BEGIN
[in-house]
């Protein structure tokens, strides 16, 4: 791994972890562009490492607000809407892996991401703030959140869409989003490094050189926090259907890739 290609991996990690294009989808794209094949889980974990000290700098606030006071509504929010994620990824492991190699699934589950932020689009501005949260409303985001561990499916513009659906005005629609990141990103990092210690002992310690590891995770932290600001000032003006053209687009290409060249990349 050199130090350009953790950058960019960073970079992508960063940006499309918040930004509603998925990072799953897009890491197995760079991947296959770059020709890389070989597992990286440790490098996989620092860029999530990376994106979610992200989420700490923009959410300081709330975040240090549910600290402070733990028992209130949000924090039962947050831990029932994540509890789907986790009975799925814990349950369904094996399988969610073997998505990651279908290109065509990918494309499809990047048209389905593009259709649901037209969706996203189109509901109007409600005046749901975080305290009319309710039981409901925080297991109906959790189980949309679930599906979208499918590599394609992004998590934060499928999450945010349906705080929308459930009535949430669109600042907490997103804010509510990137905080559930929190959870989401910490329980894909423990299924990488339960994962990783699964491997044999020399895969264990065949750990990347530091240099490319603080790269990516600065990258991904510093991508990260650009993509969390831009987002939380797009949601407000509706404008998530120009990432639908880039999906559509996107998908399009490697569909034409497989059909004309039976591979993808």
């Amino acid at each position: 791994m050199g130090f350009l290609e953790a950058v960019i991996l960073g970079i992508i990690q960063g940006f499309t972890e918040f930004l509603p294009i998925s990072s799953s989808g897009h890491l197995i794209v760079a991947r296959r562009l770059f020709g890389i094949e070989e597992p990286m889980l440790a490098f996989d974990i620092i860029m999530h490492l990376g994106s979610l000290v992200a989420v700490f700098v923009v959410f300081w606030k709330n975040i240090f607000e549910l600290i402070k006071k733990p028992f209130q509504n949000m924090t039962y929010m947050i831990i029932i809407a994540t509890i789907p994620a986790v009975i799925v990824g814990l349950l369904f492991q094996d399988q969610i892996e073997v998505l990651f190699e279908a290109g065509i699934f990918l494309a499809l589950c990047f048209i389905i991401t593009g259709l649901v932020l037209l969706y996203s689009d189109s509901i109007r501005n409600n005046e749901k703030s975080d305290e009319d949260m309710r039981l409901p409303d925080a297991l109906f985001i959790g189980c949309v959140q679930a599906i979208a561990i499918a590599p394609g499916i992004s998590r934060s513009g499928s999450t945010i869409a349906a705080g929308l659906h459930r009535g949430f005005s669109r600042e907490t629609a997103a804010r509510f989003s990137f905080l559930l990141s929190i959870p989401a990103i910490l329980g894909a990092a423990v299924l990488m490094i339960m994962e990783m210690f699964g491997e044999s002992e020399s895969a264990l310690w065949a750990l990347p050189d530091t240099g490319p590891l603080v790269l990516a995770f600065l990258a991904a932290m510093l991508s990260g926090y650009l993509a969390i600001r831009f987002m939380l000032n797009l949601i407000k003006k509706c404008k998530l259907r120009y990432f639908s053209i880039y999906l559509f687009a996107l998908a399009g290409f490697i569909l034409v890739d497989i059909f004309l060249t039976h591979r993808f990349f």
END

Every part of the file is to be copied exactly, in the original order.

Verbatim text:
[in-house]
């Protein structure tokens, strides 16, 4: 791994972890562009490492607000809407892996991401703030959140869409989003490094050189926090259907890739 290609991996990690294009989808794209094949889980974990000290700098606030006071509504929010994620990824492991190699699934589950932020689009501005949260409303985001561990499916513009659906005005629609990141990103990092210690002992310690590891995770932290600001000032003006053209687009290409060249990349 050199130090350009953790950058960019960073970079992508960063940006499309918040930004509603998925990072799953897009890491197995760079991947296959770059020709890389070989597992990286440790490098996989620092860029999530990376994106979610992200989420700490923009959410300081709330975040240090549910600290402070733990028992209130949000924090039962947050831990029932994540509890789907986790009975799925814990349950369904094996399988969610073997998505990651279908290109065509990918494309499809990047048209389905593009259709649901037209969706996203189109509901109007409600005046749901975080305290009319309710039981409901925080297991109906959790189980949309679930599906979208499918590599394609992004998590934060499928999450945010349906705080929308459930009535949430669109600042907490997103804010509510990137905080559930929190959870989401910490329980894909423990299924990488339960994962990783699964491997044999020399895969264990065949750990990347530091240099490319603080790269990516600065990258991904510093991508990260650009993509969390831009987002939380797009949601407000509706404008998530120009990432639908880039999906559509996107998908399009490697569909034409497989059909004309039976591979993808």
């Amino acid at each position: 791994m050199g130090f350009l290609e953790a950058v960019i991996l960073g970079i992508i990690q960063g940006f499309t972890e918040f930004l509603p294009i998925s990072s799953s989808g897009h890491l197995i794209v760079a991947r296959r562009l770059f020709g890389i094949e070989e597992p990286m889980l440790a490098f996989d974990i620092i860029m999530h490492l990376g994106s979610l000290v992200a989420v700490f700098v923009v959410f300081w606030k709330n975040i240090f607000e549910l600290i402070k006071k733990p028992f209130q509504n949000m924090t039962y929010m947050i831990i029932i809407a994540t509890i789907p994620a986790v009975i799925v990824g814990l349950l369904f492991q094996d399988q969610i892996e073997v998505l990651f190699e279908a290109g065509i699934f990918l494309a499809l589950c990047f048209i389905i991401t593009g259709l649901v932020l037209l969706y996203s689009d189109s509901i109007r501005n409600n005046e749901k703030s975080d305290e009319d949260m309710r039981l409901p409303d925080a297991l109906f985001i959790g189980c949309v959140q679930a599906i979208a561990i499918a590599p394609g499916i992004s998590r934060s513009g499928s999450t945010i869409a349906a705080g929308l659906h459930r009535g949430f005005s669109r600042e907490t629609a997103a804010r509510f989003s990137f905080l559930l990141s929190i959870p989401a990103i910490l329980g894909a990092a423990v299924l990488m490094i339960m994962e990783m210690f699964g491997e044999s002992e020399s895969a264990l310690w065949a750990l990347p050189d530091t240099g490319p590891l603080v790269l990516a995770f600065l990258a991904a932290m510093l991508s990260g926090y650009l993509a969390i600001r831009f987002m939380l000032n797009l949601i407000k003006k509706c404008k998530l259907r120009y990432f639908s053209i880039y999906l559509f687009a996107l998908a399009g290409f490697i569909l034409v890739d497989i059909f004309l060249t039976h591979r993808f990349f």